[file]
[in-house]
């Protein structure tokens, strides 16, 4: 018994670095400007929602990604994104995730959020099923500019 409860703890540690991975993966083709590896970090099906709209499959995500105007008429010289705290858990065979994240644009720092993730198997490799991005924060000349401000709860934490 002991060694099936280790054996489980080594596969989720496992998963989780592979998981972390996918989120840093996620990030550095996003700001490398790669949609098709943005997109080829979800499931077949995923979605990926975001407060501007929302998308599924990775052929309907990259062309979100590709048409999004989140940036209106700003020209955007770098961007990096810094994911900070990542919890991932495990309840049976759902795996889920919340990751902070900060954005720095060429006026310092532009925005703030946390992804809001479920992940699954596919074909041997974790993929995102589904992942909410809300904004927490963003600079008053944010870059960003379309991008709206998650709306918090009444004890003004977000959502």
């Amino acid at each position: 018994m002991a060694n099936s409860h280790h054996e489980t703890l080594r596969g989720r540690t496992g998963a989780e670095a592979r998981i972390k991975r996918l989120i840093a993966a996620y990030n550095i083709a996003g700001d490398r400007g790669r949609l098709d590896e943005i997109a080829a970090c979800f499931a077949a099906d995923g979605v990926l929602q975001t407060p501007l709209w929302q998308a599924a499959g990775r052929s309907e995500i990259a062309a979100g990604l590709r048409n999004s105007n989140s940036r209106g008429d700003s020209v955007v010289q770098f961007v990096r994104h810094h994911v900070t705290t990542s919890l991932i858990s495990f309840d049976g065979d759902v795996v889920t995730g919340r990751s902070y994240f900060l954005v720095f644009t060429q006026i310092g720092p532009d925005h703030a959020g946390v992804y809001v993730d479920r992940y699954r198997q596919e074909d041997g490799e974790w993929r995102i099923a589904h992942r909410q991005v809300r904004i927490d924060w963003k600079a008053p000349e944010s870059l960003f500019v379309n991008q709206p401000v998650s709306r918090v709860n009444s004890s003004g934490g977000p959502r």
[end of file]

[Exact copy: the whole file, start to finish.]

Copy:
[in-house]
């Protein structure tokens, strides 16, 4: 018994670095400007929602990604994104995730959020099923500019 409860703890540690991975993966083709590896970090099906709209499959995500105007008429010289705290858990065979994240644009720092993730198997490799991005924060000349401000709860934490 002991060694099936280790054996489980080594596969989720496992998963989780592979998981972390996918989120840093996620990030550095996003700001490398790669949609098709943005997109080829979800499931077949995923979605990926975001407060501007929302998308599924990775052929309907990259062309979100590709048409999004989140940036209106700003020209955007770098961007990096810094994911900070990542919890991932495990309840049976759902795996889920919340990751902070900060954005720095060429006026310092532009925005703030946390992804809001479920992940699954596919074909041997974790993929995102589904992942909410809300904004927490963003600079008053944010870059960003379309991008709206998650709306918090009444004890003004977000959502």
């Amino acid at each position: 018994m002991a060694n099936s409860h280790h054996e489980t703890l080594r596969g989720r540690t496992g998963a989780e670095a592979r998981i972390k991975r996918l989120i840093a993966a996620y990030n550095i083709a996003g700001d490398r400007g790669r949609l098709d590896e943005i997109a080829a970090c979800f499931a077949a099906d995923g979605v990926l929602q975001t407060p501007l709209w929302q998308a599924a499959g990775r052929s309907e995500i990259a062309a979100g990604l590709r048409n999004s105007n989140s940036r209106g008429d700003s020209v955007v010289q770098f961007v990096r994104h810094h994911v900070t705290t990542s919890l991932i858990s495990f309840d049976g065979d759902v795996v889920t995730g919340r990751s902070y994240f900060l954005v720095f644009t060429q006026i310092g720092p532009d925005h703030a959020g946390v992804y809001v993730d479920r992940y699954r198997q596919e074909d041997g490799e974790w993929r995102i099923a589904h992942r909410q991005v809300r904004i927490d924060w963003k600079a008053p000349e944010s870059l960003f500019v379309n991008q709206p401000v998650s709306r918090v709860n009444s004890s003004g934490g977000p959502r």